My main drive was the size of the screen. There are plenty of options available if you want in the region of 4", but I wanted something bigger that could still be shoved in a bag without any hassle. The 705's 7" screen is great. I can sit it on the tray table on the train and it gives a clear viewable image that doesn't leave me squinting trying to see it. The second concern was the battery life. At 7" you start to get into the UMPC area. However there didn't seem to be anything around that both offered enough battery life and had the grunt to decode DivX. I need a guaranteed 2hrs (ideally a bit longer) so I can watch something without being interrupted. I've certainly had over 3hrs on the Archos and various reviews claim it'll do 5hr for video without problems.
Archos call the 705 a DVR. I've no idea why; I certainly wouldn't
consider it one. I have the DVR station, but I've only used it to
connect the Archos up to a hotel room TV and never for actually
recording anything. There's no tuner (neither analog nor digital), so
you need a Freeview/cable/satellite or similar box to provide a signal.
Plus it seems pointless to convert a digital TV signal to analog and
then for the Archos to have to re-encode it. Much more sane to record TV
on your PVR and pull the file off that and onto the 705. Except there
you hit a bit of a problem. By default the Archos supports DivX and WMV.
To get MPEG2 or H.264 support, or indeed AC3 audio, you need to pay
extra for a license that will enable the appropriate codec. This is
annoying and I've ended up just using
mencoder to convert Freeview
records to an Archos friendly format rather than shelling out more for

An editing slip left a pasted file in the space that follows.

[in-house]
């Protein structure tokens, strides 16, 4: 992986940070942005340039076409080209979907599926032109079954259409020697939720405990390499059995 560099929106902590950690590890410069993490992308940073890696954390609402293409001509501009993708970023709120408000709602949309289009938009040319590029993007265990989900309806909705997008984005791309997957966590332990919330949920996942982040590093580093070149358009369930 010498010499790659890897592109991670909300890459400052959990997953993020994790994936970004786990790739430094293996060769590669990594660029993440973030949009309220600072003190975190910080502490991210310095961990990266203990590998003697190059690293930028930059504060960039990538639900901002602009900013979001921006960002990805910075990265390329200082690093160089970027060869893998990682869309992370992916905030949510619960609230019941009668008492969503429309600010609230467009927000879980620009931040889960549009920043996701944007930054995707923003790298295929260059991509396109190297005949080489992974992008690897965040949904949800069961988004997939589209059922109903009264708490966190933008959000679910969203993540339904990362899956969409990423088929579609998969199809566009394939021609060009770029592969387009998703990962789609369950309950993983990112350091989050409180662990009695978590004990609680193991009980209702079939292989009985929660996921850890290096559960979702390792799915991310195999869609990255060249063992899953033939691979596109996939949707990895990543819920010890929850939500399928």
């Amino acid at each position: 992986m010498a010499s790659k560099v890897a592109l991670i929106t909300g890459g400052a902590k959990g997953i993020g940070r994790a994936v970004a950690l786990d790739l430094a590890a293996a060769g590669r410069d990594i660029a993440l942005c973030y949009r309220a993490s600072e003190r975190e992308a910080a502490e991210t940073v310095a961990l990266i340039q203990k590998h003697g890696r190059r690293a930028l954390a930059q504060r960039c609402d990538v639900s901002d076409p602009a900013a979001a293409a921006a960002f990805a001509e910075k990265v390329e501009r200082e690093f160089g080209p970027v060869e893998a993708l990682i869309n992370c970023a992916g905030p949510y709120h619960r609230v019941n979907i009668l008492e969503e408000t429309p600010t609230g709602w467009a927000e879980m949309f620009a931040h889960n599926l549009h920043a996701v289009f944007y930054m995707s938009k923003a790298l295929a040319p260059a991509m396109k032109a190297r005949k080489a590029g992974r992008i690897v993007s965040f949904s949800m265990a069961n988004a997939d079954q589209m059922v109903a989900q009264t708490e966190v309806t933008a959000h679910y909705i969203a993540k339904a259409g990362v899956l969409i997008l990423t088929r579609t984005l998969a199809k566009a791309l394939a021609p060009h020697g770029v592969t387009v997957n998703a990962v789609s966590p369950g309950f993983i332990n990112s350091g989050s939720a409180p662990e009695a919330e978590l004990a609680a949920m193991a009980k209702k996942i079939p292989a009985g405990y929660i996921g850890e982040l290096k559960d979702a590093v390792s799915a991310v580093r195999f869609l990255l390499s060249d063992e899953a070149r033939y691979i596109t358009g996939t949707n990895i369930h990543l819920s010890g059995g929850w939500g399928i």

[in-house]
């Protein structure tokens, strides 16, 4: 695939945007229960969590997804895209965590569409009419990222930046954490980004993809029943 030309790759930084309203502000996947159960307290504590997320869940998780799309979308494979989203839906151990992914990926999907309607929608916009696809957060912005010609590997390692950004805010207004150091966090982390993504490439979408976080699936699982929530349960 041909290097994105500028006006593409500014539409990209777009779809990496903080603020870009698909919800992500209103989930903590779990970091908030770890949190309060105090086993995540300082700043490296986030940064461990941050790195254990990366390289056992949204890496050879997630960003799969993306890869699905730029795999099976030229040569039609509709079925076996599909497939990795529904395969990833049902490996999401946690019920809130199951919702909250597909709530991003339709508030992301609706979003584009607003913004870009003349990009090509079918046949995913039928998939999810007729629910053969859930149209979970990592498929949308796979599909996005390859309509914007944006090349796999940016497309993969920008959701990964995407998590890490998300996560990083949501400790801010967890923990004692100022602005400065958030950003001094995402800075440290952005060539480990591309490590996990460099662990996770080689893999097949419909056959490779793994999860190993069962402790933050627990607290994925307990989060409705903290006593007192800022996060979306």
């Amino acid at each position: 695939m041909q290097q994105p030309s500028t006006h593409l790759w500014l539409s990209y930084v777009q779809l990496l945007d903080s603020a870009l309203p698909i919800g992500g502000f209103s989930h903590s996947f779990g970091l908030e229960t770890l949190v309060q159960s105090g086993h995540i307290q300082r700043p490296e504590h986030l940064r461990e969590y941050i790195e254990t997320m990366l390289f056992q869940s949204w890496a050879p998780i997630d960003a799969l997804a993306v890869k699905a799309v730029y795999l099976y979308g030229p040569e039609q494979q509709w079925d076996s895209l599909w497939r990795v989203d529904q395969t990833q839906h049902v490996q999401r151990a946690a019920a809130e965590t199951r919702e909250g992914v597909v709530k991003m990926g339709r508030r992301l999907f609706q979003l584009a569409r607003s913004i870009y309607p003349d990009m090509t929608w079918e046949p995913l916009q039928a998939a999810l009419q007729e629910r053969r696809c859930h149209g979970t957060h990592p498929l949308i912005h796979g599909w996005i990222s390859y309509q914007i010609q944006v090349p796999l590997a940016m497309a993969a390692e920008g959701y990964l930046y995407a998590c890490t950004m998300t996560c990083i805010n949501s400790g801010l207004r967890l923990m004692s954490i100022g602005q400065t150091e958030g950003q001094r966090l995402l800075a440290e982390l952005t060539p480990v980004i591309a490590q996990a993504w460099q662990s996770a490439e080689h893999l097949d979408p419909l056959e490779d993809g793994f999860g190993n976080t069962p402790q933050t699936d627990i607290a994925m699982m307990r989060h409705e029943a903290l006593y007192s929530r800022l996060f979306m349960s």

the codecs. Archos do seem to have dropped the ball here. The MPEG2
license fee seems to be $2.50 per device. The TI licensing seems to be
about $2 for MPEG2 + AC3. Archos sell the plugin for â¬19.99. I
doubt AC3 licensing is over $15, which rules out Archos merely keeping
the cost down for customers by allowing them to pick and chose which
codecs they want to avoid paying license fees.
The 705 also comes with a web browser. Which, of course, you have to pay for. I ended up getting this thrown in with my 705 + DVR station bundle. It's powered by Opera and reasonable enough. The only time I've really made use of it is while staying in a hotel; it was quite nifty to have the 705 hooked up to the TV and be able to lie on the bed with the keyboard remote control and lookup film times or interesting places to go. Internet access is provided by wifi; if it had bluetooth as well then I might make use of it on the train, but as it is it's not really something I use much.
As I said at the start I'm still happy with my purchase. It's not a cheap item, but it has the screen size and battery life I wanted and there wasn't a lot else out that offered both. Having to pay for codecs is a bad move on Archos' part, but I've avoided doing so by re-encoding. If you want something that's a decent media player of this size then the 705 is definitely worth considering; if you're not sure about the size aspect you may be better off with a 605 (the 4.3" screen version) or even something from Cowon (who unfortunately don't seem to have anything in the 7" range).
Finally, if you already own a generation 5 Archos device, you might be interested to know that shell access has been obtained. The device is pretty locked down (signed kernel modules, no /dev/mem, signed root cramfs filesystem), but there's an arcwelder exploit to get an ssh login over wifi and an Archos Hacking forum on Archosfans.